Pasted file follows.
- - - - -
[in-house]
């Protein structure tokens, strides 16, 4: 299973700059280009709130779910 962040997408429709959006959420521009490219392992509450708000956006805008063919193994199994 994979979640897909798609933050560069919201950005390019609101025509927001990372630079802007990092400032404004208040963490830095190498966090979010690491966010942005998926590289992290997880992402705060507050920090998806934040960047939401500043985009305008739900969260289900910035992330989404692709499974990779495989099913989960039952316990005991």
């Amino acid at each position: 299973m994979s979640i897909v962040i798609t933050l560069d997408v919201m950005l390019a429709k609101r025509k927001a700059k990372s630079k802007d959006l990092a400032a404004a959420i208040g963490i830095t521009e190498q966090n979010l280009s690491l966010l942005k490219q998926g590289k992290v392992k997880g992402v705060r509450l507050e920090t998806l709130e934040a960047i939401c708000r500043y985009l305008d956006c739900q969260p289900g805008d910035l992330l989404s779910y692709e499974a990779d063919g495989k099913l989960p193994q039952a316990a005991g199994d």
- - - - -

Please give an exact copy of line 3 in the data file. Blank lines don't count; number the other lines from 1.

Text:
């Amino acid at each position: 299973m994979s979640i897909v962040i798609t933050l560069d997408v919201m950005l390019a429709k609101r025509k927001a700059k990372s630079k802007d959006l990092a400032a404004a959420i208040g963490i830095t521009e190498q966090n979010l280009s690491l966010l942005k490219q998926g590289k992290v392992k997880g992402v705060r509450l507050e920090t998806l709130e934040a960047i939401c708000r500043y985009l305008d956006c739900q969260p289900g805008d910035l992330l989404s779910y692709e499974a990779d063919g495989k099913l989960p193994q039952a316990a005991g199994d």